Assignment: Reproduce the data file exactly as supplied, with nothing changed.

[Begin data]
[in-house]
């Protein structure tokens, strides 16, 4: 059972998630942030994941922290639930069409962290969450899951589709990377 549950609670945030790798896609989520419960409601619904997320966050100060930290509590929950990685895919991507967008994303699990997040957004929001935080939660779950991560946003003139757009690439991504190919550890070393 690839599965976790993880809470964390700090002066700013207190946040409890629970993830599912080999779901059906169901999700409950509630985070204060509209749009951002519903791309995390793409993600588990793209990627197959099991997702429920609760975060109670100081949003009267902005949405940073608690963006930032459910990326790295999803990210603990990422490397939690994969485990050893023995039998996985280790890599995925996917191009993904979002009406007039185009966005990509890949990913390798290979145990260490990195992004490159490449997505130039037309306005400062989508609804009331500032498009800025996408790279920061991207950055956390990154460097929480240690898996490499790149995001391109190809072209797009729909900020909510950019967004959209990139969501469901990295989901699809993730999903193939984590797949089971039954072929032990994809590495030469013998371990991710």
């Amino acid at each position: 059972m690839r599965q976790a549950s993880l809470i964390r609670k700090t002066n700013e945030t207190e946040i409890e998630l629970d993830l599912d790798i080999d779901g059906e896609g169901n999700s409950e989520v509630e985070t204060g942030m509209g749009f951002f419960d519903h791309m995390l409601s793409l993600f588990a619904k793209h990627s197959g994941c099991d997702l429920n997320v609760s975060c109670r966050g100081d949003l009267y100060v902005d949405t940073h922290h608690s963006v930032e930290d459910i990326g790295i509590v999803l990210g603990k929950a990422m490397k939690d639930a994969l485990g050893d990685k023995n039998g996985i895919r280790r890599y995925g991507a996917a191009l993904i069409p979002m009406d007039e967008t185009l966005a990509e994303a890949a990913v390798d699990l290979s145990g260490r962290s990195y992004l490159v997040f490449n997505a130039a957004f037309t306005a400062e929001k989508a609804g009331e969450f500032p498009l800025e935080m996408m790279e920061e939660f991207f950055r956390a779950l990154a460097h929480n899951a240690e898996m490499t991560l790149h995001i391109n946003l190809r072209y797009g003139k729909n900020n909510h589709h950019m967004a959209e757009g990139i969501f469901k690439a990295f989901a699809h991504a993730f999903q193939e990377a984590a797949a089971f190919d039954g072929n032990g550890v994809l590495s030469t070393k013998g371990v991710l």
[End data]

[in-house]
């Protein structure tokens, strides 16, 4: 059972998630942030994941922290639930069409962290969450899951589709990377 549950609670945030790798896609989520419960409601619904997320966050100060930290509590929950990685895919991507967008994303699990997040957004929001935080939660779950991560946003003139757009690439991504190919550890070393 690839599965976790993880809470964390700090002066700013207190946040409890629970993830599912080999779901059906169901999700409950509630985070204060509209749009951002519903791309995390793409993600588990793209990627197959099991997702429920609760975060109670100081949003009267902005949405940073608690963006930032459910990326790295999803990210603990990422490397939690994969485990050893023995039998996985280790890599995925996917191009993904979002009406007039185009966005990509890949990913390798290979145990260490990195992004490159490449997505130039037309306005400062989508609804009331500032498009800025996408790279920061991207950055956390990154460097929480240690898996490499790149995001391109190809072209797009729909900020909510950019967004959209990139969501469901990295989901699809993730999903193939984590797949089971039954072929032990994809590495030469013998371990991710």
């Amino acid at each position: 059972m690839r599965q976790a549950s993880l809470i964390r609670k700090t002066n700013e945030t207190e946040i409890e998630l629970d993830l599912d790798i080999d779901g059906e896609g169901n999700s409950e989520v509630e985070t204060g942030m509209g749009f951002f419960d519903h791309m995390l409601s793409l993600f588990a619904k793209h990627s197959g994941c099991d997702l429920n997320v609760s975060c109670r966050g100081d949003l009267y100060v902005d949405t940073h922290h608690s963006v930032e930290d459910i990326g790295i509590v999803l990210g603990k929950a990422m490397k939690d639930a994969l485990g050893d990685k023995n039998g996985i895919r280790r890599y995925g991507a996917a191009l993904i069409p979002m009406d007039e967008t185009l966005a990509e994303a890949a990913v390798d699990l290979s145990g260490r962290s990195y992004l490159v997040f490449n997505a130039a957004f037309t306005a400062e929001k989508a609804g009331e969450f500032p498009l800025e935080m996408m790279e920061e939660f991207f950055r956390a779950l990154a460097h929480n899951a240690e898996m490499t991560l790149h995001i391109n946003l190809r072209y797009g003139k729909n900020n909510h589709h950019m967004a959209e757009g990139i969501f469901k690439a990295f989901a699809h991504a993730f999903q193939e990377a984590a797949a089971f190919d039954g072929n032990g550890v994809l590495s030469t070393k013998g371990v991710l």